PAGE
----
Imagine you’re locked in a room somewhere in Russia, with 360 programmers from six continents. You and your two best friends have five hours and one computer to solve the world’s greatest problem: Where is the nearest bathroom?
Actually, you have to solve several problems, and finding the bathroom might not be one of them. But being asked to program the most efficient trajectory between point A and point B – the “Shortest Path” algorithm behind every GPS system – is a highly probable event. You might also be asked to write a program that organizes different shapes of tiles into a repeating mosaic, or determines the effectiveness of a standardized test, or plans a meal for vegans and carnivores with different allergies and medical conditions. All of the challenges presented to you will require you to tell a computer what to do, as explicitly as possible, by entering restraints and parameters.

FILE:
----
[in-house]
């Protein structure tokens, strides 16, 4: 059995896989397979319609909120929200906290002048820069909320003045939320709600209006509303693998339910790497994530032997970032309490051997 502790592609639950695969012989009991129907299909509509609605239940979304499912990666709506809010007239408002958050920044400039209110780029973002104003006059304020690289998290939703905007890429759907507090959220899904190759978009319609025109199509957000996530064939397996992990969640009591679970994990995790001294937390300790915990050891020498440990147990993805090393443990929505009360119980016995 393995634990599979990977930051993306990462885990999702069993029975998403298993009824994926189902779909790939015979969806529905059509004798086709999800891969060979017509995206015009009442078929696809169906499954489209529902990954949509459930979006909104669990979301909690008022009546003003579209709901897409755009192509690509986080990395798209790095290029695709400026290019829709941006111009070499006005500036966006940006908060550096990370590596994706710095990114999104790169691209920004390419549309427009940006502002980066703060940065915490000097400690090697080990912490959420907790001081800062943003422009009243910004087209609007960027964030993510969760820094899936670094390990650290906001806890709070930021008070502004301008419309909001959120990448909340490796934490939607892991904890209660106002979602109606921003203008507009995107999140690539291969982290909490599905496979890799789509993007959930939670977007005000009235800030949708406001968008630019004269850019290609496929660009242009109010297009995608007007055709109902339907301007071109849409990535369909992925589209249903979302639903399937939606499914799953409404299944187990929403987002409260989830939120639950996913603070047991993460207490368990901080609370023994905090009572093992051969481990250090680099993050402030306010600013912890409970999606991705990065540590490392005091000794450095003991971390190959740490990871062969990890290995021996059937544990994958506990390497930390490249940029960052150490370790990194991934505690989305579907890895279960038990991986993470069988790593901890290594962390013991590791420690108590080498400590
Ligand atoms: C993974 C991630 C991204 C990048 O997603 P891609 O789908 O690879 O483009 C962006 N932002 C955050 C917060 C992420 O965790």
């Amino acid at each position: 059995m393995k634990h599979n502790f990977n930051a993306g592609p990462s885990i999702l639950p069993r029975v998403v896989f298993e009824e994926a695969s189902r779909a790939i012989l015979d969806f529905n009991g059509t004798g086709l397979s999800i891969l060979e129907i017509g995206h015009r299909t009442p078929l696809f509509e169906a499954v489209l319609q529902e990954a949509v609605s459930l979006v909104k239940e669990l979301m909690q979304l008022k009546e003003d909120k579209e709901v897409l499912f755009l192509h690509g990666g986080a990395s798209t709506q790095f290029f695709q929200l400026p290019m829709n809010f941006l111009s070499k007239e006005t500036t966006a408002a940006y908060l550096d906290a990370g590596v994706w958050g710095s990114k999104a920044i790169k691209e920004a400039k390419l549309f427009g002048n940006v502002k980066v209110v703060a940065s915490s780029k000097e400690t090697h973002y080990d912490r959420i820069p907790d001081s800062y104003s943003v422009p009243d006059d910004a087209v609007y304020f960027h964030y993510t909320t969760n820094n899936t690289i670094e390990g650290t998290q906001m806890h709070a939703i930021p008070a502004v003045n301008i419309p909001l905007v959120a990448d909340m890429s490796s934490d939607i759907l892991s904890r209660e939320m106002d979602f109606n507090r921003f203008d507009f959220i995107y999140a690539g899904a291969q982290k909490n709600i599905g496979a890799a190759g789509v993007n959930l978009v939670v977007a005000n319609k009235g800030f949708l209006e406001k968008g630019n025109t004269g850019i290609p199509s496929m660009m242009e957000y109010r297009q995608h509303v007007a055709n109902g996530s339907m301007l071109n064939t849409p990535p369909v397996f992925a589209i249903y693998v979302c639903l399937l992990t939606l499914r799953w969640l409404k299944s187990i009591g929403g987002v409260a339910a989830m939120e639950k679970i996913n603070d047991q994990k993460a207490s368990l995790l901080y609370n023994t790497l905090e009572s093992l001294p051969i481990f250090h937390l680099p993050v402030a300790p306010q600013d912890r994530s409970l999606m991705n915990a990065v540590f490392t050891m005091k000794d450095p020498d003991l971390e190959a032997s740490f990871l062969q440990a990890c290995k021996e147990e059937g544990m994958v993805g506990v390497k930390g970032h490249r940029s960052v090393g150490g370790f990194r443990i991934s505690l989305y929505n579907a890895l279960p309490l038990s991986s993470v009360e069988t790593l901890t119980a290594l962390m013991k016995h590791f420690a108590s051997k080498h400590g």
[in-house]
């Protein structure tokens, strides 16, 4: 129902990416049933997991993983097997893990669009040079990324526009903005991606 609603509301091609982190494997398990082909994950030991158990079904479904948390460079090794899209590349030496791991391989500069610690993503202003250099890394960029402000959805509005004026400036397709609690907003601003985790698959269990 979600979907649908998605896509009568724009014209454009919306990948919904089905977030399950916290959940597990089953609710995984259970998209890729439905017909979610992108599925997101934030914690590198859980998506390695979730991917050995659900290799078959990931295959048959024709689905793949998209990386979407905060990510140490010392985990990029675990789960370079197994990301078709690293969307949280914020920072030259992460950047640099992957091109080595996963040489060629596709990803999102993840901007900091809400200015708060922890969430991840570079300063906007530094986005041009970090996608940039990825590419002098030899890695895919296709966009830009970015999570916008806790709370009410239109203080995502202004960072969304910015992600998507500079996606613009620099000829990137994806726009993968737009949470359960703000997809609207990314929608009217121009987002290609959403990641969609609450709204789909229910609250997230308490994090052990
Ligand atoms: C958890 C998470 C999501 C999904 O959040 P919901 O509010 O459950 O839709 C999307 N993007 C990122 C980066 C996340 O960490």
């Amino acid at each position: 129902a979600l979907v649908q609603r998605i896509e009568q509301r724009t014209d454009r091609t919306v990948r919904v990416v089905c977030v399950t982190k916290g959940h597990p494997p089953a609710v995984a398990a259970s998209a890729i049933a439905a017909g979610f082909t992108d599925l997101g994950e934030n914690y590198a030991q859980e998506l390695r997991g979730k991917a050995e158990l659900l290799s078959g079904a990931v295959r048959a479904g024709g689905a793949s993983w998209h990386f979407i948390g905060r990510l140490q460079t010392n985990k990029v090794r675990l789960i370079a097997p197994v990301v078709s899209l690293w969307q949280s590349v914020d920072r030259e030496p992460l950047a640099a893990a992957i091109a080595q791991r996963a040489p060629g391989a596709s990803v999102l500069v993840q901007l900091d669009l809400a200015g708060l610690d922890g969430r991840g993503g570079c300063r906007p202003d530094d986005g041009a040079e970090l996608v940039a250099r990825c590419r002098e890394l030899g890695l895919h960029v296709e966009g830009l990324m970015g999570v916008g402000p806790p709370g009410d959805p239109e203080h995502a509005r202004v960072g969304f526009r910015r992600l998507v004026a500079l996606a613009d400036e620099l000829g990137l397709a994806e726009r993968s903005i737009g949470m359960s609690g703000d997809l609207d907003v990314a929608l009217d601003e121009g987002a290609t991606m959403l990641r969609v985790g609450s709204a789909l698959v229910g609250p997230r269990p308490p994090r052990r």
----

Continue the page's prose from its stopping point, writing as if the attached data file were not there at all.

You and your two best friends enter this room with only one restraint; you speak English, like everyone else. Other teams can whisper to each other in Greek. Or French. Or Chinese. Or Russian. Not true for you, but unlike them, you’re orange and blue . . .
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Joe Thuemler and Cheran “Naonao” Wu have been hacking together since their freshman year in high school. When they came to UF they met Alex Anderson, and the three of them began excelling at local and regional computer programming competitions. This July, they – along with their coach, CISE lecturer Dave Small – will travel to St. Petersburg, Russia to compete against 120 teams in the IBM-sponsored Association for Computing Machinery (ACM) International Collegiate Programming Contest (ICPC) World Finals.
Follow them on Facebook as they prepare for the competition, practicing up to 15 hours a week with the fifty other members of UF’s programming team.
To read the problem sets that were issued at the ACMICPC regional competition, click here